I looked into the Invoke-WebRequest Cmdlet. It was introduced in PowerShell version 3. PowerShell version 2 does not really have a convenient way to work with web requests. One nice thing about PowerShell, is that it has access to virtually the entire .NET framework. This makes it very powerful. After much trial and error, I was able to use the System.Net.WebRequest .NET object. That got it done by replacing a single line, with the following:


$webRequest = [System.Net.WebRequest]::Create($uri)
$webRequest.ContentType = 'application/json'
$webRequest.Headers.Add('AUTHORIZATION', $authVal)
$webRequest.Method = 'GET'
$responseStream = ($webRequest.GetResponse()).GetResponseStream()
$streamReader = New-Object System.IO.StreamReader -ArgumentList $responseStream

$jsonCustomers = $streamReader.ReadToEnd() | ConvertFrom-Json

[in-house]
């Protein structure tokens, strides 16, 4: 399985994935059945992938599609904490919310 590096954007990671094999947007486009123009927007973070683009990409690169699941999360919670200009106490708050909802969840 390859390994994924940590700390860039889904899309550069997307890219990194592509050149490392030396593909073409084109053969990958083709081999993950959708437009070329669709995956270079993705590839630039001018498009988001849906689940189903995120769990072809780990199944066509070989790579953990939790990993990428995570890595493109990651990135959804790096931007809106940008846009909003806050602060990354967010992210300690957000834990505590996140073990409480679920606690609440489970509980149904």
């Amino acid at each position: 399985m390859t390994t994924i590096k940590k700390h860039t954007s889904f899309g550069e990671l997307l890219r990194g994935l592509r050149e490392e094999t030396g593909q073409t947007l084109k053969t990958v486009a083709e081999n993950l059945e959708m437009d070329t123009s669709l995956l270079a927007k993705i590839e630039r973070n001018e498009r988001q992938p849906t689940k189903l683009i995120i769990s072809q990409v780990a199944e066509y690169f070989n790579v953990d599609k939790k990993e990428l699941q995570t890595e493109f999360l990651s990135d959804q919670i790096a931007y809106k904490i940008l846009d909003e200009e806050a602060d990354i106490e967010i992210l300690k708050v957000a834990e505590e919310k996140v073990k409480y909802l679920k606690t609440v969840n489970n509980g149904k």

In the end, this worked in the SQL Server job, and seemed to satisfy all involved. PowerShell was more powerful than I had originally thought, which turned out to be nice.

Here is the finished script in full.

function flattenObject ($jsonCustomers) {
        
	$customers = @()
	
	foreach($jsonCustomer in $jsonCustomers) {
		$customerProperties = @{}
		$customerProperties.id = $jsonCustomer.id
		$customerProperties.Description = $jsonCustomer.description
		$customerProperties.Email = $jsonCustomer.email
		$customerProperties.Created = $jsonCustomer.created
		$customerProperties.Delinquent = $jsonCustomer.delinquent
		$customerProperties["Account Balance"] = $jsonCustomer.account_balance
		foreach($paymentSource in $jsonCustomer.sources.data) {
			if ($jsonCustomer.default_source -eq $paymentSource.id) {
				$customerProperties['Card ID'] = $paymentSource.id
				$customerProperties['Card Last4'] = $paymentSource.last4
				$customerProperties['Card Brand'] = $paymentSource.brand
				$customerProperties['Card Funding'] = $paymentSource.funding
				$customerProperties['Card Exp Month'] = $paymentSource.exp_month
				$customerProperties['Card Exp Year'] = $paymentSource.exp_year
				$customerProperties['Card Name'] = $paymentSource.name
				$customerProperties['Card Name'] = $paymentSource.name